Wireless Protocol

December 12th, 2014 at 5:14 a.m. · By Chase Harrison
Sound and Vision
Posted by: Lauren Dragan
November 26, 2014

Room shapes and lifestyles vary, and thankfully there are a lot of great options that can accommodate different spaces, needs, and budgets. But before you can choose what works best for you, here are the basics:

What Are All These Wireless Formats?
Bluetooth: The most common of formats, and typically the easiest to set up, Bluetooth is found in most portable devices. After an initial pairing process, any audio coming from the device can be sent to the speaker, no wires needed. The audio data is transmitted from the device itself. The main drawback of Bluetooth is that the range is relatively small; the device and the speaker generally need to be within 30 feet or so of each other.

AptX: A specific codec used via Bluetooth, AptX promises higher fidelity than standard Bluetooth encoding, closer to CD-quality sound. You’re required to have AptX capability on both the source and the speaker to make use of the codec. If you see it on your speaker, it basically means you’ve got an option for somewhat higher fidelity via Bluetooth.

NFC: Near Field Communication, in the audio world, is basically Bluetooth pairing that’s negotiated by touching the devices to each other. Instead of putting both speaker and device in pairing mode, finding the speaker in your device’s list, and blah, blah, blah, NFC allows you to tap your device to the speaker and be done. Turn NFC on in your device (if it has it), tap to an NFC-enabled speaker, and voilà! They will handle all the details.

AirPlay: AirPlay is proprietary to Apple devices, and it needs Wi-Fi to function. While this can mean a few extra steps to get everything set up, the maximum distance between device and speaker is limited only by the range of your Wi-Fi router. So if your Wi-Fi reaches, your audio device and speaker can be rooms and floors away from each other. Plus, the wider bandwidth of Wi-Fi means you can get up to CD-quality (44.1 kilohertz, still compressed, but lossless) sound.

DLNA: This is the same idea (with similar requirements) as AirPlay, but it’s for streaming content from non-Apple devices that can be found on your home network. Also requiring Wi-Fi, DLNA can be a tad trickier to set up, or not, depending on what kinds of apps are on your device. But if you have an Android, Nokia, Samsung, or Blackberry, this is one of the methods you could use to connect to a speaker over a larger distance in your home.

Play-Fi: Another proprietary encoding format developed by start-up Phorus and now owned and licenced by DTS. This is where it gets a little confusing. Play-Fi works with any source device that supports DLNA, but setup menus and controls are housed within a downloadable app that, notably, also provides multiroom streaming capabilities that allow you to direct different songs to different Play-Fi speakers simultaneously. The app is available for both Android and iOS. In other words, whereas Apple won’t license AirPlay for use with non-Apple source devices, PlayFi will work with both Apple and non-Apple sources. Play-Fi requires a Wi-Fi network to run, but if you have an iPad and your spouse has a Samsung Galaxy Note, both of you can connect to a speaker that uses Play-Fi.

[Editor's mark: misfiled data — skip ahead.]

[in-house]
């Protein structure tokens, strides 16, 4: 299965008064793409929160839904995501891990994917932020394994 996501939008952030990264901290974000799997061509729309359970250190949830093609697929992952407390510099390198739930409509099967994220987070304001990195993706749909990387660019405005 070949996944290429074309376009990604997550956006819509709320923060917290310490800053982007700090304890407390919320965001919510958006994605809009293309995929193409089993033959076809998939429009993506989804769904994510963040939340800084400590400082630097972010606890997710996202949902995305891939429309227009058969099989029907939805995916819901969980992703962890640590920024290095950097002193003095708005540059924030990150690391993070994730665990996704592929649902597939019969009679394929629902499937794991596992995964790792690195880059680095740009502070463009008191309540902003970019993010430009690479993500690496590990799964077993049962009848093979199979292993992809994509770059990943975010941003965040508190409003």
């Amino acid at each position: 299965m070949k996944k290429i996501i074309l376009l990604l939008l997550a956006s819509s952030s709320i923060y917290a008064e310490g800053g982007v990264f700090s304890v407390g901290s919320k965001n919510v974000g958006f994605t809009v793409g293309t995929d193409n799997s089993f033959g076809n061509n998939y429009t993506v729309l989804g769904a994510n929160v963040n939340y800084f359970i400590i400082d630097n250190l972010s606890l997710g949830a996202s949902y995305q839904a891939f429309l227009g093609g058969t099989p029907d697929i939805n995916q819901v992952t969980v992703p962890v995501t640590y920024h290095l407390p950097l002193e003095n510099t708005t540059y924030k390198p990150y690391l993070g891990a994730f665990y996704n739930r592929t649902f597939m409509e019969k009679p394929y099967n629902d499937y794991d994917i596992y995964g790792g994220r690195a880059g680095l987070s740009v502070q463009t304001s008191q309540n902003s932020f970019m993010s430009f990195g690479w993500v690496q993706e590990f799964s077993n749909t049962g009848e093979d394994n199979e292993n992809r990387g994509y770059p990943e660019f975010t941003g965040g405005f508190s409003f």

Proprietary Multi-Room Systems: What about Sonos, Bose Sound Touch, Samsung Shape, Denon HEOS, and LG Music Flow? Each is a multi-room music system with proprietary encoding that uses your Wi-Fi and the system’s own internal network to connect speakers to your home network sources and the Internet. Generally speaking, these are modular systems that, similar to Play-Fi’s open platform, allow you to create a wireless, multi-speaker network around your home and direct different music to different rooms or “zones.” Speakers may be self-powered, or in some cases driven by a player/amplifier module or an existing sound system equipped with a player module that turns it into a separate, addressable zone. Although you could start with a single speaker and the app for most of these systems, portable speaker options are scarce, and, unlike a Bluetooth-equipped speaker, they’ll need to be mated with a Wi-Fi system to operate. The powered speakers in these systems also typically lack additional inputs beyond the system’s own wireless connection.

Speaking of which: If wireless audio is so great, why do many standalone wireless speakers also offer wired inputs? Well, first of all, if you have a source device that isn’t wireless or that’s not using a compatible wireless format, you can still hook it up via the old-fashioned ?-inch analog connector. Also, the larger of these speakers could potentially be used wired as an alternative to crappy, built-in TV speakers, along with providing excellent music playback. With wireless, there’s sometimes a lag that creates an annoying lack of picture/audio sync, so having wired connections offers you more versatility.

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